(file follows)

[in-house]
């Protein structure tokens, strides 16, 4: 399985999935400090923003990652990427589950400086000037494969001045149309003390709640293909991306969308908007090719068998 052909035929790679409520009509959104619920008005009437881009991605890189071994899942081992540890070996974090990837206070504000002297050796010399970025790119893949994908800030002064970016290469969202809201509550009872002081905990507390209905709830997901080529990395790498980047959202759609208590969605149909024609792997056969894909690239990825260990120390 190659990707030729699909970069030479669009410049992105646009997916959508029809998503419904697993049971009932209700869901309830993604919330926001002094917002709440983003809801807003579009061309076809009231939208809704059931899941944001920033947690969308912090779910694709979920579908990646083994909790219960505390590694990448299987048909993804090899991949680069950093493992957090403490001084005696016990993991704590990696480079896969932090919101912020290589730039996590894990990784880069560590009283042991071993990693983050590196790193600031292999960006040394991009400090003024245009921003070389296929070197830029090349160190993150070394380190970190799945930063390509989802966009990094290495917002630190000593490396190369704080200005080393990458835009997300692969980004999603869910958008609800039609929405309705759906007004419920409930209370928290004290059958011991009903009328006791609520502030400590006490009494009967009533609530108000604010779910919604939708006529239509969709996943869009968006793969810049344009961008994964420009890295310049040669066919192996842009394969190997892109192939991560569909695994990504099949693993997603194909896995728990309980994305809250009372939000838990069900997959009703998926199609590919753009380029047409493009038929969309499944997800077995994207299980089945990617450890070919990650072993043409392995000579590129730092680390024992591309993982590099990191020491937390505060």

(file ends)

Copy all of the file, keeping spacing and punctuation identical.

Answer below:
[in-house]
């Protein structure tokens, strides 16, 4: 399985999935400090923003990652990427589950400086000037494969001045149309003390709640293909991306969308908007090719068998 052909035929790679409520009509959104619920008005009437881009991605890189071994899942081992540890070996974090990837206070504000002297050796010399970025790119893949994908800030002064970016290469969202809201509550009872002081905990507390209905709830997901080529990395790498980047959202759609208590969605149909024609792997056969894909690239990825260990120390 190659990707030729699909970069030479669009410049992105646009997916959508029809998503419904697993049971009932209700869901309830993604919330926001002094917002709440983003809801807003579009061309076809009231939208809704059931899941944001920033947690969308912090779910694709979920579908990646083994909790219960505390590694990448299987048909993804090899991949680069950093493992957090403490001084005696016990993991704590990696480079896969932090919101912020290589730039996590894990990784880069560590009283042991071993990693983050590196790193600031292999960006040394991009400090003024245009921003070389296929070197830029090349160190993150070394380190970190799945930063390509989802966009990094290495917002630190000593490396190369704080200005080393990458835009997300692969980004999603869910958008609800039609929405309705759906007004419920409930209370928290004290059958011991009903009328006791609520502030400590006490009494009967009533609530108000604010779910919604939708006529239509969709996943869009968006793969810049344009961008994964420009890295310049040669066919192996842009394969190997892109192939991560569909695994990504099949693993997603194909896995728990309980994305809250009372939000838990069900997959009703998926199609590919753009380029047409493009038929969309499944997800077995994207299980089945990617450890070919990650072993043409392995000579590129730092680390024992591309993982590099990191020491937390505060």